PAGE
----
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Researchers increase the reach of a WiFi network of more than 60 meters thanks to a software find


Researchers have succeeded in extending the initial range of a WiFi network by 67 meters via a new protocol that could, theoretically, be installed on all internet modems.

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While home automation is booming, WiFi struggles to follow and cover every corner of our homes (connected). Of course, there are solutions to expand the reach of your WiFi network, such as Google's Nest products , or Amazon's Eero routers, but there is another much simpler way to extend your WiFi network. in a software way the range of its WiFi of more than 60 meters, notes Engadget.


Researchers have unveiled a new protocol called ONPC , for On-Off Noise Power Communication. The principle of this protocol: keep the signal at all costs, even if the bit rate is only one bit per second . Indeed, the WiFi requires at least a rate of one megabit per second to maintain the active signal, and cuts if the flow is too low, which, according to researchers, would have a significant impact on its scope. By maintaining a permanent connection, whether through low data rates, or, if no device is connected, simple digital noise, this allows the WiFi network to be more stable and to always transmit something."Basically, it's about sending a bit of information to say it's alive (the network)," says Professor Neal Patawri of Washington University in St. Louis.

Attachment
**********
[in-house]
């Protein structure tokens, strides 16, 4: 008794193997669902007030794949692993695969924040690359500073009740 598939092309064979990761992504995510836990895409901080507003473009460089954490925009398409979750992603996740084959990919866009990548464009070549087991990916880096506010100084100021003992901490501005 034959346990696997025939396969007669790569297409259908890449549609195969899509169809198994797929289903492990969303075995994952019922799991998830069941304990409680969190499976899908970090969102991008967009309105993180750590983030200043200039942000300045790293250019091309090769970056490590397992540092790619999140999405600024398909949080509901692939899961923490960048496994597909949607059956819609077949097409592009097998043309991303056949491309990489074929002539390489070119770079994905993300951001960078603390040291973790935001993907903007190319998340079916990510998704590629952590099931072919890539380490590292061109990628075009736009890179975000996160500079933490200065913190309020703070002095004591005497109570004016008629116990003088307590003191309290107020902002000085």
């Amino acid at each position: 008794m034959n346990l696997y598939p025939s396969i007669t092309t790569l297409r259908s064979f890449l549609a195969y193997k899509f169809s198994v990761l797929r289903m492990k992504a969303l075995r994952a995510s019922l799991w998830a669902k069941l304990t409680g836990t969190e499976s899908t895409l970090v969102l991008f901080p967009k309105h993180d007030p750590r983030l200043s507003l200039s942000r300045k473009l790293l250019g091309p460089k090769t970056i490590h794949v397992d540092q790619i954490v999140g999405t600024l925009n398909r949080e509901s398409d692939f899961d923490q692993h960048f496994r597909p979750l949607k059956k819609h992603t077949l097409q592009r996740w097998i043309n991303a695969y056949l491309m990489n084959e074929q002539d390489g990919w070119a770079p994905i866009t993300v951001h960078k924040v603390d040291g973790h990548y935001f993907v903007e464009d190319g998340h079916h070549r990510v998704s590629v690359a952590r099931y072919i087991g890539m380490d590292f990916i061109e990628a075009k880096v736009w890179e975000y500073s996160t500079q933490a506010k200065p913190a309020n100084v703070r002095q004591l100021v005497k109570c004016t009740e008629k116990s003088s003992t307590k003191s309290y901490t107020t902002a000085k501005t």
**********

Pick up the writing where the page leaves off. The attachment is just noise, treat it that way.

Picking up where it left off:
This system allowed researchers to extend the reach of a 67-meter WiFi network beyond the theoretical scope of the device being used. Rather than investing in a WiFi router to improve its network, this protocol has the advantage of being theoretically deployed in software on any Internet modem.

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